The Trump administration has been clear about its view of China. A 2017 national security strategy document called China a “revisionist” power attempting to reorder international politics to suit its interests. It’s difficult to think otherwise given Beijing’s military buildup, its attempts to undermine American influence and power, its retaliations against American allies such as Canada, and its economic actions.
How to respond is more controversial. After years of unsuccessful talks and handshake deals with Beijing, the United States should change course and begin cutting some of its economic ties with China. Such a separation would stop intellectual property theft, cut off an important source of support to the People’s Liberation Army and hold companies that are involved in Chinese human rights abuses accountable.
This will be no easy task. Some industries will have problems finding new suppliers or buyers, and there are entrenched constituencies that support doing business with China. They argue that any pullback could threaten economic growth. But even if American exports to China fell by half, it would be the equivalent of less than one-half of 1 percent of gross domestic product. The cost of reducing Chinese imports is harder to assess, but there are multiple countries that can substitute for China-based production, none of them strategic rivals and trade predators.
The United States economy and its national security have been harmed by China’s rampant theft of intellectual property and the requirement that American companies that want to do business in the country hand over their technology. These actions threaten America’s comparative advantage in innovation and its military edge.
Even uncoerced foreign investment in technology can strengthen the Chinese military-industrial complex, especially since the Communist Party has moved, since President Xi Jinping took office in 2012, to a defense industrial policy that translates in English to “civil-military fusion.” In practice, many Chinese and foreign “civilian” companies serve as de facto suppliers for the Chinese Army and its technological-industrial base. Residents and visitors are subject to constant visual surveillance, and a nascent “social credit program” in which disobedience to party dictates is reflected in credit scores, which could affect everything from home purchases to job opportunities. These forms of social control often use technology developed by Western companies.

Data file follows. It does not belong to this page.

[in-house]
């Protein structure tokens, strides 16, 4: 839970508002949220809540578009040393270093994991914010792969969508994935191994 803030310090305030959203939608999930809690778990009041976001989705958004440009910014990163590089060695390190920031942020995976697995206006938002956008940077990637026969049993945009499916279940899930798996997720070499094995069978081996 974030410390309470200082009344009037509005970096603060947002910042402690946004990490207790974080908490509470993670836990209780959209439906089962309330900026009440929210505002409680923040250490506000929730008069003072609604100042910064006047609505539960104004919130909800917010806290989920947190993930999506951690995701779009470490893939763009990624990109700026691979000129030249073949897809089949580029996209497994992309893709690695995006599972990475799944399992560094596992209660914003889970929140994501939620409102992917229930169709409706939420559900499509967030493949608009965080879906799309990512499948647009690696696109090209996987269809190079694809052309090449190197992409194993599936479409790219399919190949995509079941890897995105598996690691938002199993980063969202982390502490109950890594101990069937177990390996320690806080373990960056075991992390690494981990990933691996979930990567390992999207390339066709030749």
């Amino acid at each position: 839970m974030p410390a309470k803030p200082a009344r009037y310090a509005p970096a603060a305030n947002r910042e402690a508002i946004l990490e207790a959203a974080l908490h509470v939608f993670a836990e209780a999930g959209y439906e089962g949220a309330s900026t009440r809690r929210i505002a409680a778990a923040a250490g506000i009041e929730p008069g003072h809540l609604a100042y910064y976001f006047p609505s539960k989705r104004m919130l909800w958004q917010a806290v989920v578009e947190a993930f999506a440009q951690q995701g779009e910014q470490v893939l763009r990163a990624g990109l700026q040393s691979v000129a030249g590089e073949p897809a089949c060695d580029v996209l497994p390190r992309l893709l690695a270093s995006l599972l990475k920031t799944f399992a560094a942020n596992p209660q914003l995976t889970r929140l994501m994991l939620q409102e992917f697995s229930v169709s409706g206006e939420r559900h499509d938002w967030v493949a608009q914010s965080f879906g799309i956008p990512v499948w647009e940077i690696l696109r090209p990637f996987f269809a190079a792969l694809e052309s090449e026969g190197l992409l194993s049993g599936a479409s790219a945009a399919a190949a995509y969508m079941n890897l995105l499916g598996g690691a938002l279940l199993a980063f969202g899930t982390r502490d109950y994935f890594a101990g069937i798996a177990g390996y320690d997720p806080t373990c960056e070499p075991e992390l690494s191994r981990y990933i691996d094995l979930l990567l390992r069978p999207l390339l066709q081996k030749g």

The United States should make major adjustments to its economic relationship with China. Comprehensive tariffs, which harm American consumers and workers unnecessarily, are not the right reaction. But neither are admonishments to “just let the market work.”
The scale of China’s industrial-policy distortions, technology thievery and efforts to modernize its army are too significant for such superficial responses. The American government must intervene in the market when it comes to China, although that intervention should be limited to areas that are genuinely vital to national security, prosperity and democratic values.
For example, the United States government should impose sanctions on the Chinese beneficiaries of intellectual property theft and coercion, in cooperation with our allies. This was the legitimate target of the United States trade representative’s original inquiry in August 2017 under Section 301 of the Trade Act of 1974, but the policy steps chosen — tariffs — focus on the trade deficit instead of loss of intellectual property.
Rather than across-the-board tariffs, Chinese companies receiving stolen or coerced intellectual property should not be allowed to do business with firms in America or, with our allies’ cooperation, in Europe and Japan. The United States should also intervene to halt foreign investment in any technology that assists the Chinese Army or contributes to internal repression and limit the access to global markets of any Chinese company that is tied to human rights abuses and army modernization.
Taking these actions would require an enormous amount of intelligence collection by American security agencies as well as crucial information from American companies. The latter is difficult to obtain: Out of fear of Chinese retribution, the foreign business community will cooperate only if there is a clear, bipartisan and long-term commitment by the American government.
While the United States must act unilaterally if necessary, the cooperation of allies such as Japan, Germany and Britain would make these steps more effective. Such countries have their own interests in China. Imposing sanctions in the name of national security on the European Union and China, as the Trump administration has threatened, would unwisely give them common cause.
Previous efforts to assert America’s influence against China, such as the discarded Trans-Pacific Partnership, did not push back effectively on Chinese economic aggression. Working with allies to directly address China’s malfeasance would.
All this means putting China at the top of American international economic priorities and keeping it there for years, without overstating or overreacting to trade disputes with our allies.
The administration has demonstrated some good instincts on China, but it must not be distracted by the next round of Beijing’s false economic promises. Protecting innovation from Chinese attack makes the United States stronger. Hindering the Chinese security apparatus makes external aggression and internal repression more costly for Beijing.
China is our only major trade partner that is also a strategic rival, and we should treat it differently from friendly countries with whom we have disputes. If Washington wants the global free market to work, it must intervene to blunt Beijing’s belligerence.
By Derek Scissors and Daniel Blumenthal
The New York Times